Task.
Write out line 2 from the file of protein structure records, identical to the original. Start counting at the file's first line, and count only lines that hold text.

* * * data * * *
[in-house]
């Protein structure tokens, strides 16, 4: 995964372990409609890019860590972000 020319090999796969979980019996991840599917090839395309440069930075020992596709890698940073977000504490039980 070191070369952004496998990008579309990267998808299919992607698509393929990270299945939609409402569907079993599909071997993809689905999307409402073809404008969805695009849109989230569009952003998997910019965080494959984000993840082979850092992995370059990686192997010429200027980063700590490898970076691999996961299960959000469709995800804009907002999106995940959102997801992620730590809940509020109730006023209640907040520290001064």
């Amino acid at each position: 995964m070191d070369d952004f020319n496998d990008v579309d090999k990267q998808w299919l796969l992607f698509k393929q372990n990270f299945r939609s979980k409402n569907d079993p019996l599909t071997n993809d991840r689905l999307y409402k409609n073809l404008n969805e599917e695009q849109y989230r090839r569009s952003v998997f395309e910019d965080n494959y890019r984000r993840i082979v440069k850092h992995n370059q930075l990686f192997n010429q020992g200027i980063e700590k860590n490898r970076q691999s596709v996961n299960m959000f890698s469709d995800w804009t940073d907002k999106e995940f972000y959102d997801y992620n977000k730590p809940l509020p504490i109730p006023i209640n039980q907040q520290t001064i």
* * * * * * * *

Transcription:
């Protein structure tokens, strides 16, 4: 995964372990409609890019860590972000 020319090999796969979980019996991840599917090839395309440069930075020992596709890698940073977000504490039980 070191070369952004496998990008579309990267998808299919992607698509393929990270299945939609409402569907079993599909071997993809689905999307409402073809404008969805695009849109989230569009952003998997910019965080494959984000993840082979850092992995370059990686192997010429200027980063700590490898970076691999996961299960959000469709995800804009907002999106995940959102997801992620730590809940509020109730006023209640907040520290001064």